Jean-Léon Gérôme (1824-1904)

Biography

Jean-Léon Gérôme was a French painter and sculptor working in the style now known as Academicism. The range of his oeuvre included Historical painting, Greek mythology and Orientalism.

Gérôme was born at Vesoul in France. He went to Paris in 1840 where he studied under Paul Delaroche, whom he accompanied to Italy in 1843. He visited Florence, Rome, the Vatican and Pompeii, but he was more attracted to the world of nature. On his return to Paris in 1844 he followed, like many other students of Delaroche, into the atelier of Charles Gleyre and studied there for a brief time. He then attended the Ecole des Beaux-Arts.

He sent his painting The Cockfight to the Salon of 1847, where it gained him a third-class medal. This work was seen as the epitome of the Neo-Grec movement that had formed out of Gleyre's studio.

In 1852, Gérôme received a commission by Alfred Emilien Comte de Nieuwerkerke, Surintendant des Beaux-Arts to the court of Napoleon III, for the painting of a large historical canvas, The Age of Augustus. In this canvas he combines the birth of Christ with conquered nations paying homage to Augustus. Thanks to a considerable down payment, he was able to travel in 1853 to Constantinople, together with the actor Edmond Got. This would be the first of several travels to the East. In 1854 he made another journey to Turkey and the shores of the Danube. In 1856, he visited Egypt for the first time. This would herald the start of many Orientalist paintings depicting Arab religion, genre scenes and North African landscapes.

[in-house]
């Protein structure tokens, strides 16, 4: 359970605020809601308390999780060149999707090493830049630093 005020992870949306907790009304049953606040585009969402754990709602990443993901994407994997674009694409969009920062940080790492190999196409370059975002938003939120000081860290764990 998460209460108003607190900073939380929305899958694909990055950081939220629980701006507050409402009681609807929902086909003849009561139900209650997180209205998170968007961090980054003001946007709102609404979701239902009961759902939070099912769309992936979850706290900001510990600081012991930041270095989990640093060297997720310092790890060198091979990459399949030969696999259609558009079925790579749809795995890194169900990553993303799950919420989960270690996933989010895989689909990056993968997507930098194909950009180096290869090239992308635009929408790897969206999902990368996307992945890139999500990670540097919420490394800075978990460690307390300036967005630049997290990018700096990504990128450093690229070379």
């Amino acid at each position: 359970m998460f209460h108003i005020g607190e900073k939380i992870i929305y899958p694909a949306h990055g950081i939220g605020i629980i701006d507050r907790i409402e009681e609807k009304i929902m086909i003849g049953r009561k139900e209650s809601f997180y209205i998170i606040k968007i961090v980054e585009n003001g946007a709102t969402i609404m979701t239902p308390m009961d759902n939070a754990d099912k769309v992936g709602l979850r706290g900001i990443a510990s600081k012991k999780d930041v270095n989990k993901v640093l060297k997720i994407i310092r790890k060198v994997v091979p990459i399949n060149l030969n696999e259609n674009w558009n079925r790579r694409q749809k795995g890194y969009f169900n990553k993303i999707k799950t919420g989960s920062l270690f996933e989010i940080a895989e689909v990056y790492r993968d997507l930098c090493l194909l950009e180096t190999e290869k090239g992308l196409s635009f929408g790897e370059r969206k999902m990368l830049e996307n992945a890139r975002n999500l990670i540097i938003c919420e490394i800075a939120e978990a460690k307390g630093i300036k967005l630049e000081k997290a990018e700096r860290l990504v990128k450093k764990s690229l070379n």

He married Marie Goupil, the daughter of the international art dealer Adolphe Goupil. They had four daughters and one son. Upon his marriage he moved to a house in the Rue de Bruxelles, close to the music hall Folies Bergère. He expanded it into a grand house with stables with a sculpture studio below and a painting studio on the top floor.

Gérôme was elected, on his fifth attempt, a member of the Institut de France in 1865. Already a knight in the Légion d'honneur, he was promoted to an officer in 1867. In 1869, he was elected an honorary member of the British Royal Academy. The King of Prussia Wilhelm I awarded him the Grand Order of the Red Eagle, Third Class. His fame had become such that he was invited, along with the most eminent French artists, to the opening of the Suez Canal in 1869.

Jean-Léon Gérôme died in his atelier on 10 January 1904. He was found in front of a portrait of Rembrandt and close to his own painting The Truth.